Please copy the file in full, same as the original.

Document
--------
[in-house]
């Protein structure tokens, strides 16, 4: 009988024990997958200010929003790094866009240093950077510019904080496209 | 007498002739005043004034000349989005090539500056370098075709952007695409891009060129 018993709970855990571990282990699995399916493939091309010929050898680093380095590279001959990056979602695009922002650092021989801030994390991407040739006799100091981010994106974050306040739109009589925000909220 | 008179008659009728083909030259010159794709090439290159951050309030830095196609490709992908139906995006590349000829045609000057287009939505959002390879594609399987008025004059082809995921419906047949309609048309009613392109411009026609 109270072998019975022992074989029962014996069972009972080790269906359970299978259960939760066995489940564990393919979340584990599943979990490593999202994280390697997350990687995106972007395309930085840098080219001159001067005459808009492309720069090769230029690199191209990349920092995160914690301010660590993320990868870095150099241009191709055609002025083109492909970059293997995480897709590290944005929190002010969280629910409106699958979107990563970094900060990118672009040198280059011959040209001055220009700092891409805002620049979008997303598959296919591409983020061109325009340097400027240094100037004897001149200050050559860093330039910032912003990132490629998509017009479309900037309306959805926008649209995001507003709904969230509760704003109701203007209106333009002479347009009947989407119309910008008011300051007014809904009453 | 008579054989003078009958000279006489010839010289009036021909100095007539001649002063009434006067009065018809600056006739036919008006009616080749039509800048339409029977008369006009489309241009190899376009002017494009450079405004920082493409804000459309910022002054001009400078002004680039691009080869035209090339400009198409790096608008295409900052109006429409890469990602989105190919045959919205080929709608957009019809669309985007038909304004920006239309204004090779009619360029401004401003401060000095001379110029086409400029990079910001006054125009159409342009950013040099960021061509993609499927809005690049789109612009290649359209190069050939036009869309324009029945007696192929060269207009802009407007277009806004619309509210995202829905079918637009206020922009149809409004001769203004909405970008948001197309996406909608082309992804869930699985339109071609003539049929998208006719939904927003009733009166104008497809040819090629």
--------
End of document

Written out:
[in-house]
């Protein structure tokens, strides 16, 4: 009988024990997958200010929003790094866009240093950077510019904080496209 | 007498002739005043004034000349989005090539500056370098075709952007695409891009060129 018993709970855990571990282990699995399916493939091309010929050898680093380095590279001959990056979602695009922002650092021989801030994390991407040739006799100091981010994106974050306040739109009589925000909220 | 008179008659009728083909030259010159794709090439290159951050309030830095196609490709992908139906995006590349000829045609000057287009939505959002390879594609399987008025004059082809995921419906047949309609048309009613392109411009026609 109270072998019975022992074989029962014996069972009972080790269906359970299978259960939760066995489940564990393919979340584990599943979990490593999202994280390697997350990687995106972007395309930085840098080219001159001067005459808009492309720069090769230029690199191209990349920092995160914690301010660590993320990868870095150099241009191709055609002025083109492909970059293997995480897709590290944005929190002010969280629910409106699958979107990563970094900060990118672009040198280059011959040209001055220009700092891409805002620049979008997303598959296919591409983020061109325009340097400027240094100037004897001149200050050559860093330039910032912003990132490629998509017009479309900037309306959805926008649209995001507003709904969230509760704003109701203007209106333009002479347009009947989407119309910008008011300051007014809904009453 | 008579054989003078009958000279006489010839010289009036021909100095007539001649002063009434006067009065018809600056006739036919008006009616080749039509800048339409029977008369006009489309241009190899376009002017494009450079405004920082493409804000459309910022002054001009400078002004680039691009080869035209090339400009198409790096608008295409900052109006429409890469990602989105190919045959919205080929709608957009019809669309985007038909304004920006239309204004090779009619360029401004401003401060000095001379110029086409400029990079910001006054125009159409342009950013040099960021061509993609499927809005690049789109612009290649359209190069050939036009869309324009029945007696192929060269207009802009407007277009806004619309509210995202829905079918637009206020922009149809409004001769203004909405970008948001197309996406909608082309992804869930699985339109071609003539049929998208006719939904927003009733009166104008497809040819090629």